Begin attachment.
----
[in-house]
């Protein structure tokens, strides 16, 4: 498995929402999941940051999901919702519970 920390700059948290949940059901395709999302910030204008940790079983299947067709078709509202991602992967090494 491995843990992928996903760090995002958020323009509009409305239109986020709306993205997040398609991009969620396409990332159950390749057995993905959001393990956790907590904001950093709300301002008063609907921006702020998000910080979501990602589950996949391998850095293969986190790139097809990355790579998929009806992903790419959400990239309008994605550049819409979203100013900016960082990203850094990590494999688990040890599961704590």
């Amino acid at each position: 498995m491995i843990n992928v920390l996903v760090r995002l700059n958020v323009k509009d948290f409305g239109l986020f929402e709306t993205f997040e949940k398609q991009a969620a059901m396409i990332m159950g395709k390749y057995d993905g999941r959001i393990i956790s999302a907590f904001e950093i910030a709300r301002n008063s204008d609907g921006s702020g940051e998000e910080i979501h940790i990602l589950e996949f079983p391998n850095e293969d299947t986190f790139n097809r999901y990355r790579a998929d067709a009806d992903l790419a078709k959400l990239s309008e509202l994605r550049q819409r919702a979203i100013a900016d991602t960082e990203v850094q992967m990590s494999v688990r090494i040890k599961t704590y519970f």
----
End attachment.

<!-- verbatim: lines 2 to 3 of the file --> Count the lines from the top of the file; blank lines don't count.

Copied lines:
């Protein structure tokens, strides 16, 4: 498995929402999941940051999901919702519970 920390700059948290949940059901395709999302910030204008940790079983299947067709078709509202991602992967090494 491995843990992928996903760090995002958020323009509009409305239109986020709306993205997040398609991009969620396409990332159950390749057995993905959001393990956790907590904001950093709300301002008063609907921006702020998000910080979501990602589950996949391998850095293969986190790139097809990355790579998929009806992903790419959400990239309008994605550049819409979203100013900016960082990203850094990590494999688990040890599961704590």
């Amino acid at each position: 498995m491995i843990n992928v920390l996903v760090r995002l700059n958020v323009k509009d948290f409305g239109l986020f929402e709306t993205f997040e949940k398609q991009a969620a059901m396409i990332m159950g395709k390749y057995d993905g999941r959001i393990i956790s999302a907590f904001e950093i910030a709300r301002n008063s204008d609907g921006s702020g940051e998000e910080i979501h940790i990602l589950e996949f079983p391998n850095e293969d299947t986190f790139n097809r999901y990355r790579a998929d067709a009806d992903l790419a078709k959400l990239s309008e509202l994605r550049q819409r919702a979203i100013a900016d991602t960082e990203v850094q992967m990590s494999v688990r090494i040890k599961t704590y519970f």